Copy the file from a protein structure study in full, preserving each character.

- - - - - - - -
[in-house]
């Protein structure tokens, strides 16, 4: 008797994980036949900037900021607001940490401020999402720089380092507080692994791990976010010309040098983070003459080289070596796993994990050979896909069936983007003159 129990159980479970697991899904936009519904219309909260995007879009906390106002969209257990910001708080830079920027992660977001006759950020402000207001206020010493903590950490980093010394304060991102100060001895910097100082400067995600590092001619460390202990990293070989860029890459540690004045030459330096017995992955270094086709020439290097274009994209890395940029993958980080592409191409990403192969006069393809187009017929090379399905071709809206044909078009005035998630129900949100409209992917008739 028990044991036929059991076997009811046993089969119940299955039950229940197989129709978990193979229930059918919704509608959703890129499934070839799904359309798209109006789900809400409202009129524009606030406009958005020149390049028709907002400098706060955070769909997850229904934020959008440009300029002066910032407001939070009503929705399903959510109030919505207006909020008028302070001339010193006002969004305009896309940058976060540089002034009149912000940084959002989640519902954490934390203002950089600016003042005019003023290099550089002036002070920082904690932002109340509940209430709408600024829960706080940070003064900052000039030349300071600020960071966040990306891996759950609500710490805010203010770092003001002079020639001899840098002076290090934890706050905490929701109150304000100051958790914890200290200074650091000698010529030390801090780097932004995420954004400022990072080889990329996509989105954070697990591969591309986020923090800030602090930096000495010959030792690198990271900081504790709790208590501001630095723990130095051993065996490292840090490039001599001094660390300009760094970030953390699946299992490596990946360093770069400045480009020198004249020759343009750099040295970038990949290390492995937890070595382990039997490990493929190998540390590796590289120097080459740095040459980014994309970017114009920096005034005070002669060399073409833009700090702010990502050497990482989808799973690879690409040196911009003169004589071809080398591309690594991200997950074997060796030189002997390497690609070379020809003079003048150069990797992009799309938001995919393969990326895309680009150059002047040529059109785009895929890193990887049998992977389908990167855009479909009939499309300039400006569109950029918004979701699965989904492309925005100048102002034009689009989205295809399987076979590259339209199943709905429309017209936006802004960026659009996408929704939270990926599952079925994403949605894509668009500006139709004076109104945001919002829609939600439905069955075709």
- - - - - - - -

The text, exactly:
[in-house]
């Protein structure tokens, strides 16, 4: 008797994980036949900037900021607001940490401020999402720089380092507080692994791990976010010309040098983070003459080289070596796993994990050979896909069936983007003159 129990159980479970697991899904936009519904219309909260995007879009906390106002969209257990910001708080830079920027992660977001006759950020402000207001206020010493903590950490980093010394304060991102100060001895910097100082400067995600590092001619460390202990990293070989860029890459540690004045030459330096017995992955270094086709020439290097274009994209890395940029993958980080592409191409990403192969006069393809187009017929090379399905071709809206044909078009005035998630129900949100409209992917008739 028990044991036929059991076997009811046993089969119940299955039950229940197989129709978990193979229930059918919704509608959703890129499934070839799904359309798209109006789900809400409202009129524009606030406009958005020149390049028709907002400098706060955070769909997850229904934020959008440009300029002066910032407001939070009503929705399903959510109030919505207006909020008028302070001339010193006002969004305009896309940058976060540089002034009149912000940084959002989640519902954490934390203002950089600016003042005019003023290099550089002036002070920082904690932002109340509940209430709408600024829960706080940070003064900052000039030349300071600020960071966040990306891996759950609500710490805010203010770092003001002079020639001899840098002076290090934890706050905490929701109150304000100051958790914890200290200074650091000698010529030390801090780097932004995420954004400022990072080889990329996509989105954070697990591969591309986020923090800030602090930096000495010959030792690198990271900081504790709790208590501001630095723990130095051993065996490292840090490039001599001094660390300009760094970030953390699946299992490596990946360093770069400045480009020198004249020759343009750099040295970038990949290390492995937890070595382990039997490990493929190998540390590796590289120097080459740095040459980014994309970017114009920096005034005070002669060399073409833009700090702010990502050497990482989808799973690879690409040196911009003169004589071809080398591309690594991200997950074997060796030189002997390497690609070379020809003079003048150069990797992009799309938001995919393969990326895309680009150059002047040529059109785009895929890193990887049998992977389908990167855009479909009939499309300039400006569109950029918004979701699965989904492309925005100048102002034009689009989205295809399987076979590259339209199943709905429309017209936006802004960026659009996408929704939270990926599952079925994403949605894509668009500006139709004076109104945001919002829609939600439905069955075709």